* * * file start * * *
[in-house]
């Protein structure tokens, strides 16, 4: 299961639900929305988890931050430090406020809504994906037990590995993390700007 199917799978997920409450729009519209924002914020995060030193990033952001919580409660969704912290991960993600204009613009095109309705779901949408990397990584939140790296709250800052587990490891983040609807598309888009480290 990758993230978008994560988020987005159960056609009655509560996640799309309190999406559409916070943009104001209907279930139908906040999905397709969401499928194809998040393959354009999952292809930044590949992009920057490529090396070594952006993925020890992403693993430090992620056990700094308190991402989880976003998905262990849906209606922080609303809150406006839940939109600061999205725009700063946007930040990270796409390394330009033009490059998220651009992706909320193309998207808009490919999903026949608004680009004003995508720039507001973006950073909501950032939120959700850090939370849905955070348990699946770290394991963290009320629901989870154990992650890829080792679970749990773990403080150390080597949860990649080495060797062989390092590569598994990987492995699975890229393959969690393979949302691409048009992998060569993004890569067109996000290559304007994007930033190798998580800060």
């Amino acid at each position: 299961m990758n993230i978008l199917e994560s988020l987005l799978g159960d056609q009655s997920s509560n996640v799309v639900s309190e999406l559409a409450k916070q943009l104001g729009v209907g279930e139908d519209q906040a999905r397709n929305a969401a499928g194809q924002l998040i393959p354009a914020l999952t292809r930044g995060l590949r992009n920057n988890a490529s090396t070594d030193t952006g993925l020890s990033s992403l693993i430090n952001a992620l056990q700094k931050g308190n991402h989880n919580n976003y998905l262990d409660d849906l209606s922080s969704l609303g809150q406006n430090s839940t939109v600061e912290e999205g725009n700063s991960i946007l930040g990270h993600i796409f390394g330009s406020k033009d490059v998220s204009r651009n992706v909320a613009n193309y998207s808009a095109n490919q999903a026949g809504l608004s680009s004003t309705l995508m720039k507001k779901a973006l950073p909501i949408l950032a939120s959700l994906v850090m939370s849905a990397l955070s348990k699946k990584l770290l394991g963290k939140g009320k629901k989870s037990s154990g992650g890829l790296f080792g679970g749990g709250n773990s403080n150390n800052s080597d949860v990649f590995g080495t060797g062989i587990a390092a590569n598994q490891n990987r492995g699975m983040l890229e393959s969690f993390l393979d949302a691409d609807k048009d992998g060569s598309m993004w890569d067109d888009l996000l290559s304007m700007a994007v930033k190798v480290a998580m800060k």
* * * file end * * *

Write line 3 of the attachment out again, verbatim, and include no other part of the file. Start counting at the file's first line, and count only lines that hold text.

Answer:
């Amino acid at each position: 299961m990758n993230i978008l199917e994560s988020l987005l799978g159960d056609q009655s997920s509560n996640v799309v639900s309190e999406l559409a409450k916070q943009l104001g729009v209907g279930e139908d519209q906040a999905r397709n929305a969401a499928g194809q924002l998040i393959p354009a914020l999952t292809r930044g995060l590949r992009n920057n988890a490529s090396t070594d030193t952006g993925l020890s990033s992403l693993i430090n952001a992620l056990q700094k931050g308190n991402h989880n919580n976003y998905l262990d409660d849906l209606s922080s969704l609303g809150q406006n430090s839940t939109v600061e912290e999205g725009n700063s991960i946007l930040g990270h993600i796409f390394g330009s406020k033009d490059v998220s204009r651009n992706v909320a613009n193309y998207s808009a095109n490919q999903a026949g809504l608004s680009s004003t309705l995508m720039k507001k779901a973006l950073p909501i949408l950032a939120s959700l994906v850090m939370s849905a990397l955070s348990k699946k990584l770290l394991g963290k939140g009320k629901k989870s037990s154990g992650g890829l790296f080792g679970g749990g709250n773990s403080n150390n800052s080597d949860v990649f590995g080495t060797g062989i587990a390092a590569n598994q490891n990987r492995g699975m983040l890229e393959s969690f993390l393979d949302a691409d609807k048009d992998g060569s598309m993004w890569d067109d888009l996000l290559s304007m700007a994007v930033k190798v480290a998580m800060k």